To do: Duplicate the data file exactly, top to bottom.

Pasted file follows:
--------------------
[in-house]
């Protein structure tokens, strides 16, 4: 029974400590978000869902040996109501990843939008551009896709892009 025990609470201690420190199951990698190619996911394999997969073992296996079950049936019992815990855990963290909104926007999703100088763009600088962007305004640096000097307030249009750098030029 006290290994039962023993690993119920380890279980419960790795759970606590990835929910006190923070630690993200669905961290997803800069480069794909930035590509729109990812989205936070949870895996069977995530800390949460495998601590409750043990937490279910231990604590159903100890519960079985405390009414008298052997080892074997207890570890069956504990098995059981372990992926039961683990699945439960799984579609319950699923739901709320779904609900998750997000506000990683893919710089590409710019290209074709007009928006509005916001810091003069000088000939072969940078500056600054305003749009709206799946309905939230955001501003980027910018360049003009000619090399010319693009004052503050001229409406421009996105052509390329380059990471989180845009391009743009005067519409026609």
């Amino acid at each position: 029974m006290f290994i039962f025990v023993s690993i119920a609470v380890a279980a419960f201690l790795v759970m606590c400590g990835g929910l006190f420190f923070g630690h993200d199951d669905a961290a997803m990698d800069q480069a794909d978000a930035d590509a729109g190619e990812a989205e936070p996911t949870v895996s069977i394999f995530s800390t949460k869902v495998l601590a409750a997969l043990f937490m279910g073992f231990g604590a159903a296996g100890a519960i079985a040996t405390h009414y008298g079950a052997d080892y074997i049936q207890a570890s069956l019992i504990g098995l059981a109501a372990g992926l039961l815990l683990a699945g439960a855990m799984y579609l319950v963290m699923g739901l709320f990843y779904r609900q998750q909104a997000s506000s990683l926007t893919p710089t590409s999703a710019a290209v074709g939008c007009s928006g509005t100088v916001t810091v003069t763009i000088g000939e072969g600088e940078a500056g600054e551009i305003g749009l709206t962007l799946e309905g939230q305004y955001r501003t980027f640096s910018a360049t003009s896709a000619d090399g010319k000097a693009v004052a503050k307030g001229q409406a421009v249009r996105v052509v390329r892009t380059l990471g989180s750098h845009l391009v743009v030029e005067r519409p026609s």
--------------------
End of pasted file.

[in-house]
């Protein structure tokens, strides 16, 4: 029974400590978000869902040996109501990843939008551009896709892009 025990609470201690420190199951990698190619996911394999997969073992296996079950049936019992815990855990963290909104926007999703100088763009600088962007305004640096000097307030249009750098030029 006290290994039962023993690993119920380890279980419960790795759970606590990835929910006190923070630690993200669905961290997803800069480069794909930035590509729109990812989205936070949870895996069977995530800390949460495998601590409750043990937490279910231990604590159903100890519960079985405390009414008298052997080892074997207890570890069956504990098995059981372990992926039961683990699945439960799984579609319950699923739901709320779904609900998750997000506000990683893919710089590409710019290209074709007009928006509005916001810091003069000088000939072969940078500056600054305003749009709206799946309905939230955001501003980027910018360049003009000619090399010319693009004052503050001229409406421009996105052509390329380059990471989180845009391009743009005067519409026609």
């Amino acid at each position: 029974m006290f290994i039962f025990v023993s690993i119920a609470v380890a279980a419960f201690l790795v759970m606590c400590g990835g929910l006190f420190f923070g630690h993200d199951d669905a961290a997803m990698d800069q480069a794909d978000a930035d590509a729109g190619e990812a989205e936070p996911t949870v895996s069977i394999f995530s800390t949460k869902v495998l601590a409750a997969l043990f937490m279910g073992f231990g604590a159903a296996g100890a519960i079985a040996t405390h009414y008298g079950a052997d080892y074997i049936q207890a570890s069956l019992i504990g098995l059981a109501a372990g992926l039961l815990l683990a699945g439960a855990m799984y579609l319950v963290m699923g739901l709320f990843y779904r609900q998750q909104a997000s506000s990683l926007t893919p710089t590409s999703a710019a290209v074709g939008c007009s928006g509005t100088v916001t810091v003069t763009i000088g000939e072969g600088e940078a500056g600054e551009i305003g749009l709206t962007l799946e309905g939230q305004y955001r501003t980027f640096s910018a360049t003009s896709a000619d090399g010319k000097a693009v004052a503050k307030g001229q409406a421009v249009r996105v052509v390329r892009t380059l990471g989180s750098h845009l391009v743009v030029e005067r519409p026609s």